Based upon the criteria offered by Green for All, NASCSP is currently conducting a formalized survey to learn what jobs taking place through assistance from the Weatherization Assistance Program and Community Services Block Grant Programs.

We encourage you to visit
http://www.surveymonkey.com/s.aspx?sm=PMKlt_2f2dWW_2f1iK_2fLqfvj_2bA_3d_3d and complete this form. A summary of responses will be available on the NASCSP website in the near future.

For additional information on the movement, visit:

Greener Pathways: Jobs and Workforce Development in the Clean Energy Economy -

Green-Collar Jobs in America's Cities: Building Pathways Out of Poverty and Careers in the Clean Energy Economy -

Legislative Update

NASCSP has submitted it's 2008 testimony to the Senate Energy and Water Appropriation Subcommittee requesting $300 million in WAP and $75 million in SEP. These figures were echoed by several national organizations like the Alliance to Save Energy, ACEEE, NASEO and others. We expect the Subcommittee to mark-up their bill sometime in late May or early June. There has been no word from the House Subcommittee about their mark up of this year's bill, although we still expect their actions to be completed by early May.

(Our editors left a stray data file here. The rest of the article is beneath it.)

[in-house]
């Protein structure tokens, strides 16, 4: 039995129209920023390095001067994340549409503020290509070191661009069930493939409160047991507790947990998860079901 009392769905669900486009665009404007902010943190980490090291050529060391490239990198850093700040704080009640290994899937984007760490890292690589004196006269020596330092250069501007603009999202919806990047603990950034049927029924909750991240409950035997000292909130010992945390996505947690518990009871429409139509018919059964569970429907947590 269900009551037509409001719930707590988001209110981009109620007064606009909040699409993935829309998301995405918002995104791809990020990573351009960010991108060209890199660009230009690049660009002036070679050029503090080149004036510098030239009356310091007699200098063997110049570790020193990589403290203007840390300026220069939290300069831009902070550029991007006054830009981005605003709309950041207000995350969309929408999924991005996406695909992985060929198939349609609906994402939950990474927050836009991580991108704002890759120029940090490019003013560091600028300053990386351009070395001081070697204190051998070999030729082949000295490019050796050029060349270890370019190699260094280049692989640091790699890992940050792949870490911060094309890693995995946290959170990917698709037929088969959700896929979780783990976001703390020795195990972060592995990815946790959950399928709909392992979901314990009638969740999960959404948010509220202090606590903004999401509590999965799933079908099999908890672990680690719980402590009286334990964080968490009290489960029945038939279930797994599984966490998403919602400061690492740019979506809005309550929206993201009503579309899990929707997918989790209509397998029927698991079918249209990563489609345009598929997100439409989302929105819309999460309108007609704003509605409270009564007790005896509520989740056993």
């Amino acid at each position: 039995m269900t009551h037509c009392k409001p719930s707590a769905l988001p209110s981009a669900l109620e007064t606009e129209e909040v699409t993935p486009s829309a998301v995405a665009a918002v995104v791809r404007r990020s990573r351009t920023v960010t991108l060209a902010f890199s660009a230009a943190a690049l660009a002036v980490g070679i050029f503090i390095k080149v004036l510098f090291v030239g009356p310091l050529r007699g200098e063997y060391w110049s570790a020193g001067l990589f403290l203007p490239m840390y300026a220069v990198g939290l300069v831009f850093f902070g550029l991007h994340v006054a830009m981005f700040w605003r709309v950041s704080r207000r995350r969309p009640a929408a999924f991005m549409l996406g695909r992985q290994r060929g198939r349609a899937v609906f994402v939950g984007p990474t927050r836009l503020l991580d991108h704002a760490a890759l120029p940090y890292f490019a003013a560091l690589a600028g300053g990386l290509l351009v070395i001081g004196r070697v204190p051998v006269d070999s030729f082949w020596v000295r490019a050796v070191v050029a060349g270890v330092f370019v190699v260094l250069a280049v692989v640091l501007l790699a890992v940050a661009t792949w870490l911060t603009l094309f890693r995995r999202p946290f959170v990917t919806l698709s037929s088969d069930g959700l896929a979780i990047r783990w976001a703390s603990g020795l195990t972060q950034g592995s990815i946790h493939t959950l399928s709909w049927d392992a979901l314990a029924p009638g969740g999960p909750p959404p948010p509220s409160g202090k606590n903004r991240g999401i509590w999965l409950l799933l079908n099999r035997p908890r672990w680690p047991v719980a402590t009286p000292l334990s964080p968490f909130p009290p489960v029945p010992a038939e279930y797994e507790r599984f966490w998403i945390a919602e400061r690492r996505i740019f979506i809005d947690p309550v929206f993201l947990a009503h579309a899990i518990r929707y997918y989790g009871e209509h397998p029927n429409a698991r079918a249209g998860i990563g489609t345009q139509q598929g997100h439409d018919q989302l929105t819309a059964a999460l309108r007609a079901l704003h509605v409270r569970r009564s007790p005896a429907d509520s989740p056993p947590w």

There has been a lot of activity lately surrounding a possible supplemental Appropriations package that will include many components of the economic stimulation package that were not included in the first one (remember your $300 to $600 tax rebate). NASCSP has been promoting WAP as a viable green jobs initiative as well as a consumer of large ticket purchases in the economy (like trucks, equipment, appliances, etc.). This has been supported by many other national organizations for including WAP in the bill. We have been unable to determine whether this argument will result in additional funding for WAP. The debates are taking place now and if a bill is actually introduced, it is expected within the month.

There have been several meetings with national organizations about the pending "cap and trade" legislation being considered for the Senate floor.